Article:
Amendment 76, a ballot initiative to change voting requirements in Colorado, is passing Tuesday evening by a large margin of 62 percent as of 10 p.m.
The measure asked voters if the language of the Colorado Constitution should be altered to say that “only a citizen” of the U.S. who is 18 years of age or older can vote in Colorado, as opposed to “every citizen” of the U.S. who is 18 years of age or older.
The ballot question requires 55 percent or higher affirmative votes in order to pass.
The question on the statewide ballot stated:
“Shall there be an amendment to the Colorado constitution requiring that to be qualified to vote at any election an individual must be a United States citizen?”
The ballot question’s vague language is likely part of the reason that the amendment was able to garner so much support, according to opponents of the amendment.
Colorado State Representative Serena Gonzalez-Guttierez (D-Denver) told the Colorado Times Recorder last month that the seemingly innocuous language may catch voters off guard and into a ‘yes’ vote.
“I think it probably has people questioning, like, ‘Oh, were immigrants allowed to vote before?’ You know what I mean?” Gonzales-Gutierrez said. “And I think I’ve seen some of that come across on social media where people are like, ‘Well, I thought only citizens can vote!’ Like, you’re correct. That’s exactly it, that this is actually not changing that piece of our constitution. It’s semantics.”
So if voters were already required to be citizens in order to vote, what will change with Amendment 76’s passing?
For starters, a piece of legislation from last year could be reversed. The Colorado Votes Act, passed in 2019 by the legislature, allowed voters who were 17 years old at the time of the Colorado primary, but who would be 18 by the general election, to vote in the primary.
Now, because only citizens over the age of 18 can vote, this could no longer be possible for 17 year-old voters, say many opponents of the measure.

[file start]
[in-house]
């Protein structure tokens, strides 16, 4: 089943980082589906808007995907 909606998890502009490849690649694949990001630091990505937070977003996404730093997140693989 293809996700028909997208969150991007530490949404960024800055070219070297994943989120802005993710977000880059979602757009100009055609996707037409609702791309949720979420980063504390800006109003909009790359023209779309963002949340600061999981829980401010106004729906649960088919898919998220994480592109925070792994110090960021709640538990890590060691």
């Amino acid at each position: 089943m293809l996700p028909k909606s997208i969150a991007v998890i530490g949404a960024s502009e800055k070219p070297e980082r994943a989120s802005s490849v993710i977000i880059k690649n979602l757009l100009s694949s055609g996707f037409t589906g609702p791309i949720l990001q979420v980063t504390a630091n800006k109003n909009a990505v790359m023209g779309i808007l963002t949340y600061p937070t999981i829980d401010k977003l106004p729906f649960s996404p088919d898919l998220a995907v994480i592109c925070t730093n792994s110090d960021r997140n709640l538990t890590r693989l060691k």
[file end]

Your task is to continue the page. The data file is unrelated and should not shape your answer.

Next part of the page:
Former Republican State Representative Joe Stengel, one of the amendment’s proponents, disagrees with this interpretation of the amendment.
“I don’t quite understand why [Amendment 76’s opponents] say that [Amendment 76 will reverse 17 year-olds being able to vote in a primary], simply because we didn’t amend any of the language regarding the age requirement for an electorate, and that was never part of the amendment,” Stengel told the Colorado Times Recorder. “Only part of the amendment that was changed was from ‘every citizen’ to ‘only a citizen.’ We didn’t amend the 18 year-old provision of the amendment as it is, currently, Article 7, Section 2. So none of that changed.”
Stengel also said that the age voting requirement “is down at the municipal level anyway.”
“There’s some debate, and I’ll be honest, there’s some debate as to whether the Colorado Votes Act is constitutional as to statewide elections anyway,” said Stengel. “But this amendment change did not affect that.”
Additionally, opponents say that Amendment 76 also functions as a tactic of voter suppression by scaring off naturalized citizens who may be confused by the new amendment, and may be dissuaded from showing up to the polls in the future.
The Padres & Jóvenes Unidos Action Fund–a non-profit Denver-based organization working for young voter education, immigrant rights, racial justice, and other social justice issues, sees the measure as a suppressing the vote of young people and people of color.
Stengel told the Colorado Times Recorder that Amendment 76 doesn’t actually make any significant changes, but rather clarifies the state Constitution.
“The original intent of the constitution of Colorado was that a citizen and only a citizen would be entitled to vote. This simply codifies in unambiguous language. So, nothing really changed. It’s just, now, it’s unambiguous,” said Stengel. “There won’t be any subtle interpretations by anyone. We’ll all know the ground rules, and the ground rule is that only a citizen can vote. I mean, it wasn’t an earth-shattering proposition. It just clarified with language that’s unambiguous, which was the original framers of the Colorado Constitution’s intentions.”
Gonzalez-Guttierez challenged Stengel’s claims, wondering what the purpose of the amendment is if what Stengel says is true.
“I am concerned that a proponent is saying that this amendment does not change anything. So then, my question again is why are we doing it? Why was it even proposed? Why was it even on the ballot,” Gonzalez-Guttierez told the Colorado Times Recorder. “‘Cause that’s exactly what we have been saying, is that this doesn’t change anything around the citizenship question, which is what this was aiming to address, and the language is already clear in the constitution.”
Stengel believes that voters passed the measure because of its simplicity.
“Obviously we’re pleased. And, I mean, it was a very simple initiative, you know,” Stengel said. “And I think the voters overwhelmingly, obviously, approved of that concept that, only a United States citizen should be able to vote in Colorado. Pretty simple proposition.”